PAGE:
Cervical Vertebrae (Cervical Spine)

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Published on May 24th 2022 by

What is Cervical Vertebrae

Cervical vertebrae are the first seven ring-like bony structures of the vertebral column found in the neck region. These 7 bones are labeled C1 – C7, starting from top to bottom.

Where is the Cervical Vertebrae Located

As stated, cervical vertebrae are found in the neck region, starting from the base of the skull and extending to the thoracic cage of the trunk.

Quick Facts

Type         Irregular bones
Length and Widthi. In males: Approximately 71 cm
ii. In females: Approximately 61 cm
How many are there in the human body7
Articulates with Occipital bone (C1) and 1st thoracic vertebrae (C7)


  • Support the head’s weight and allow a wide range of head movements, like nodding and rotation.
  • Provide mobility to the neck.
  • Protect a part of the spinal cord.

Anatomy: Parts and Structure of Cervical Vertebrae

It is made up of 7 vertebrae. The first 2, C1 and C2, are highly specialized and given unique names: atlas and axis.

Cervical Vertebrae

1. Atlas (C1)

The Atlas, C1, is the topmost vertebra. It forms the joint with occipital bone, connecting the skull and spine. C1 has no individual body; its body remains fused with C2, the axis.

2. Axis (C2)

The Axis, C2, forms the pivot upon which the Atlas rotates. The most distinctive characteristic of this bone is the strong odontoid process (dens) that rises perpendicularly from the upper surface of the body. The body is deeper in front than behind, and prolonged downward anteriorly so as to overlap the upper and front part of the third vertebra.

Typical Cervical Vertebra (C3-C7)

1. Vertebral Body

The bodies of these four vertebrae are small, and transverse diameter is greater than anterio-posterior and height dimensions.

The anterior and posterior surfaces are flattened and of equal depth; the former is placed on a lower level than the latter, and its inferior border is prolonged downward, so as to overlap the upper and forepart of the vertebra below.

The upper surface is concave transversely, and presents a projecting lip posterolaterally on either side (Uncinate Process).

The lower surface is concave from front to back, convex from side to side, and presents laterally shallow concavities which receive the corresponding projecting lips of the underlying vertebra.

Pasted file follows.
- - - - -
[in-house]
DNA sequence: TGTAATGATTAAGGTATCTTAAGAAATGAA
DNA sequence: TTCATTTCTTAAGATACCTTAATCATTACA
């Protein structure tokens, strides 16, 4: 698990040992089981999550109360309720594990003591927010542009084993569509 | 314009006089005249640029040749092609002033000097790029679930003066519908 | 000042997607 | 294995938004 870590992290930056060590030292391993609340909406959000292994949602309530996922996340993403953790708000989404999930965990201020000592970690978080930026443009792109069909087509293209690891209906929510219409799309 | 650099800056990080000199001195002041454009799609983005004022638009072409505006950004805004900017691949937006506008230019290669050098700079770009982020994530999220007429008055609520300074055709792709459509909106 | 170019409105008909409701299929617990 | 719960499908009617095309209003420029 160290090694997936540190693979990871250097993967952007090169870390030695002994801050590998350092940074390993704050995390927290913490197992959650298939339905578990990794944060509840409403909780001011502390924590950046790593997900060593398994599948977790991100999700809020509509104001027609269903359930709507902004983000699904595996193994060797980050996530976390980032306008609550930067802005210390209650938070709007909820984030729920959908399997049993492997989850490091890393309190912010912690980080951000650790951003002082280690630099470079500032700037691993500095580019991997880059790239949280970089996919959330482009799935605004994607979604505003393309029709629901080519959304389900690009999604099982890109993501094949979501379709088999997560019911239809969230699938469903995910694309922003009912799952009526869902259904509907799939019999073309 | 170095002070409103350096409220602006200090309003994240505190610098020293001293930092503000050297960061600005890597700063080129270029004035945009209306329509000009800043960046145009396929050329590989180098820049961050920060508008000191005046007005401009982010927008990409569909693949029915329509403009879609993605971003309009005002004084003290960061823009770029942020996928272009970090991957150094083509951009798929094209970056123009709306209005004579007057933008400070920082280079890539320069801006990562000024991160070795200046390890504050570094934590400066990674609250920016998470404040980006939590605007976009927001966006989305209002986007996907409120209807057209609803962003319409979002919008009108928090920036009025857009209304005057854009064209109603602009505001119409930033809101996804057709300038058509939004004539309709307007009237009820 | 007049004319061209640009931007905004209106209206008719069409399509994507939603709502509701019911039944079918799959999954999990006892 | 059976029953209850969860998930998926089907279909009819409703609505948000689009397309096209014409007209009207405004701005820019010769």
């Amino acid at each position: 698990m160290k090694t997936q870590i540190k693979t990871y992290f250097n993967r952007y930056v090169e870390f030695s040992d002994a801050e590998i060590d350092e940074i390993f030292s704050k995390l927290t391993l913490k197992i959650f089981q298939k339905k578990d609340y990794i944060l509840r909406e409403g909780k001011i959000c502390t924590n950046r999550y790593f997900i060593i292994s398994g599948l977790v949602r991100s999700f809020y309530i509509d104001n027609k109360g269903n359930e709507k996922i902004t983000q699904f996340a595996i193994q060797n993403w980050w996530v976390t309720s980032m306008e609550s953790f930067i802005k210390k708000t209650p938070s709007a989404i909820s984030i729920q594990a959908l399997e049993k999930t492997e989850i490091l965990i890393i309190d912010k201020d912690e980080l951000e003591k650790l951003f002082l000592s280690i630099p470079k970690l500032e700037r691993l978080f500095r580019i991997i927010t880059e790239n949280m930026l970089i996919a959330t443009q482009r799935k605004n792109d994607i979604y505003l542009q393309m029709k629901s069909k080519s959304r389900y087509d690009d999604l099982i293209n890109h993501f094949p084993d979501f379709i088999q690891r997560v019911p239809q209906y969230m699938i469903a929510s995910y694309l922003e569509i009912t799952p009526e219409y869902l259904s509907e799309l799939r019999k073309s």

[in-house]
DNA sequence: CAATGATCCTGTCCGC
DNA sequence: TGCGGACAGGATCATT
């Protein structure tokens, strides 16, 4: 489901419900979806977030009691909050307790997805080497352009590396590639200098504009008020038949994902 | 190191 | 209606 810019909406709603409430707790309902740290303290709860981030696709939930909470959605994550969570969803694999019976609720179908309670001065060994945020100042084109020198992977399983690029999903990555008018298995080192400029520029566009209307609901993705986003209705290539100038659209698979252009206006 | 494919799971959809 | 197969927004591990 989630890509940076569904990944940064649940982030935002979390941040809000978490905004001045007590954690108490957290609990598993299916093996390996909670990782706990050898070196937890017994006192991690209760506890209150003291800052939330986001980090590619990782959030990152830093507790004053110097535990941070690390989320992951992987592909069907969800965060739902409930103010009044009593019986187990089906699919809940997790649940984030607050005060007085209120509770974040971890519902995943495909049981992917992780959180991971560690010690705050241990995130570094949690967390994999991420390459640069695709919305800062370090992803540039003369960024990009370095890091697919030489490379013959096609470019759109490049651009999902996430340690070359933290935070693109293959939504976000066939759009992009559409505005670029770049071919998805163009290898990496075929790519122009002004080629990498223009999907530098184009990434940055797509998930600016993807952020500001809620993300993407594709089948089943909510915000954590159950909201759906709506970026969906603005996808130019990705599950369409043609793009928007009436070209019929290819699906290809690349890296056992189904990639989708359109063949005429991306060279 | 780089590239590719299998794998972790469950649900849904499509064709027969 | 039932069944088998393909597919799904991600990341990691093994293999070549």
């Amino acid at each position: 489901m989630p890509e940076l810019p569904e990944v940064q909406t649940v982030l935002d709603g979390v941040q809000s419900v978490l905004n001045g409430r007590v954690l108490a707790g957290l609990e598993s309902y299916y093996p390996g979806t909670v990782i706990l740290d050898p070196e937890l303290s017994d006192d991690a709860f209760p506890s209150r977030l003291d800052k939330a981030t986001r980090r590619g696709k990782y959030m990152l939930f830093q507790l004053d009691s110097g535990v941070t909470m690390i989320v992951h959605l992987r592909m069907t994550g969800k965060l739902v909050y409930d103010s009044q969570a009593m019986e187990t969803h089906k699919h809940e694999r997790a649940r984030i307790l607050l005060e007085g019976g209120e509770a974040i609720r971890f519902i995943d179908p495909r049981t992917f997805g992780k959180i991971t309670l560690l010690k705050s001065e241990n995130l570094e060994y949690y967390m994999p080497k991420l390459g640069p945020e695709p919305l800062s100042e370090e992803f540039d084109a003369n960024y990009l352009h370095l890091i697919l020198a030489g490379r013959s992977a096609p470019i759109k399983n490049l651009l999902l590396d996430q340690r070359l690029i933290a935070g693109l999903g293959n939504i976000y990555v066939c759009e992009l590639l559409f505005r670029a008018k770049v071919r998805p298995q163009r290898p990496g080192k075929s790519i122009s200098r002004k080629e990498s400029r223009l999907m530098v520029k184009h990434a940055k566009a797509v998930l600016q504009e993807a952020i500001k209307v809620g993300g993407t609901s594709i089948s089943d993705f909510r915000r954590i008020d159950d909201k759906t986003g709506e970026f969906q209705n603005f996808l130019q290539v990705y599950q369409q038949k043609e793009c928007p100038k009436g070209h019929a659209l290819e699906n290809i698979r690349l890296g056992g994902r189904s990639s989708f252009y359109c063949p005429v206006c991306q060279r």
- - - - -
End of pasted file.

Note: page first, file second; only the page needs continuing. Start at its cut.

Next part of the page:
2. Vertebral Foramen

Large, triangular in shape.

3. Bony Structures

The pedicles are short and project posterolaterally. They are attached to the body midway between its upper and lower borders, so that the superior vertebral notch is as deep as the inferior.

The laminae are long, narrow, and thinner above than below.  They curve posteromedially.

The spinous process is short and bifid (to allow ligamentum nuchae to run through). Because the spinous processes are so short, certain superficial muscles (the trapezius and splenius capitis) attach to the nuchal ligament rather than directly to the vertebrae; the nuchal ligament itself attaching to the spinous processes of C2-C7 and to the posterior tubercle of the atlas.

The superior and inferior articular processes of cervical vertebrae have fused on either or both sides to form articular pillars, columns of bone that project laterally from the junction of the pedicle and lamina.

The articular facets are flat and of an oval form:

the superior face backward, upward, and slightly medially.

the inferior face forward, downward, and slightly laterally.

The transverse processes are short and house the foramen transversarium, which, in the upper six vertebrae, gives passage to the vertebral artery and vein, as well as a plexus of sympathetic nerves. Each process consists of an anterior and a posterior part. These two parts are joined, outside the foramen, by a bar of bone that exhibits a deep sulcus on its upper surface for the passage of the corresponding spinal nerve.

The anterior portion is the homologue of the rib in the thoracic region, and is therefore named the costal process or costal element. It arises from the side of the body, is directed laterally in front of the foramen, and ends in a tubercle, the anterior tubercle.

The posterior part, the true transverse process, springs from the vertebral arch behind the foramen, and is directed forward and laterally; it ends in a flattened vertical tubercle, the posterior tubercle.


  1. Atlanto-occipital joint: It is a synovial joint, formed between the atlas (C1) and occipital bone.

Muscule and Ligament Attachments

Muscle attachments:

  1. Lumbar muscles
  2. Thoracic muscles
  3. Back muscles

Ligament attachments:

  1. Ligamenta flava
  2. Interspinous ligaments
  3. Nuchal ligament
  4. Supraspinous ligament


    1. The Cervical Spine — Teachmeanatomy.info
    2. Anatomy, Head and Neck, Cervical Vertebrae — Ncbi.nlm.nih.gov
    3. Cervical spine — Kenhub.com
    4. Cervical Vertebrae — Innerbody.com
    5. Cervical Vertebra — Sciencedirect.com

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